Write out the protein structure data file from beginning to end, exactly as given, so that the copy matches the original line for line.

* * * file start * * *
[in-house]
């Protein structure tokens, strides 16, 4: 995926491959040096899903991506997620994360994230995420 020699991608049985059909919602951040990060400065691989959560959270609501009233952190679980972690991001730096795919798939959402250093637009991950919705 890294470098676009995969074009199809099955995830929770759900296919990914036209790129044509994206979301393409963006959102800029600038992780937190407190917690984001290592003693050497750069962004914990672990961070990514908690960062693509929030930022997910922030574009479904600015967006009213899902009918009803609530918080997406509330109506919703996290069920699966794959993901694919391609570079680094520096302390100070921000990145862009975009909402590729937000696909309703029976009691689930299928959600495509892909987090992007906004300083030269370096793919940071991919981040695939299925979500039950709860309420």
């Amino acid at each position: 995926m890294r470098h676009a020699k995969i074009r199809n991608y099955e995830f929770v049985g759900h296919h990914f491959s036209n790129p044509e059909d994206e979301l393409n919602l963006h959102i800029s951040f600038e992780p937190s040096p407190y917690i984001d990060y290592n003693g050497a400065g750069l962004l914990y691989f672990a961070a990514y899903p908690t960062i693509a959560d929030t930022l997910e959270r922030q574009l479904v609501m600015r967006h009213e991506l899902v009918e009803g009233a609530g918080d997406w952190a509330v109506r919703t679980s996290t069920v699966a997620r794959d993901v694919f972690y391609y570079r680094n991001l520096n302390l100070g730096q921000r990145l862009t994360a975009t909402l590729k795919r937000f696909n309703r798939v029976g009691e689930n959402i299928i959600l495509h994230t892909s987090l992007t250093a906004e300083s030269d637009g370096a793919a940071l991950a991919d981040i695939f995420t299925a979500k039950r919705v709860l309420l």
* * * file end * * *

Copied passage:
[in-house]
């Protein structure tokens, strides 16, 4: 995926491959040096899903991506997620994360994230995420 020699991608049985059909919602951040990060400065691989959560959270609501009233952190679980972690991001730096795919798939959402250093637009991950919705 890294470098676009995969074009199809099955995830929770759900296919990914036209790129044509994206979301393409963006959102800029600038992780937190407190917690984001290592003693050497750069962004914990672990961070990514908690960062693509929030930022997910922030574009479904600015967006009213899902009918009803609530918080997406509330109506919703996290069920699966794959993901694919391609570079680094520096302390100070921000990145862009975009909402590729937000696909309703029976009691689930299928959600495509892909987090992007906004300083030269370096793919940071991919981040695939299925979500039950709860309420």
């Amino acid at each position: 995926m890294r470098h676009a020699k995969i074009r199809n991608y099955e995830f929770v049985g759900h296919h990914f491959s036209n790129p044509e059909d994206e979301l393409n919602l963006h959102i800029s951040f600038e992780p937190s040096p407190y917690i984001d990060y290592n003693g050497a400065g750069l962004l914990y691989f672990a961070a990514y899903p908690t960062i693509a959560d929030t930022l997910e959270r922030q574009l479904v609501m600015r967006h009213e991506l899902v009918e009803g009233a609530g918080d997406w952190a509330v109506r919703t679980s996290t069920v699966a997620r794959d993901v694919f972690y391609y570079r680094n991001l520096n302390l100070g730096q921000r990145l862009t994360a975009t909402l590729k795919r937000f696909n309703r798939v029976g009691e689930n959402i299928i959600l495509h994230t892909s987090l992007t250093a906004e300083s030269d637009g370096a793919a940071l991950a991919d981040i695939f995420t299925a979500k039950r919705v709860l309420l």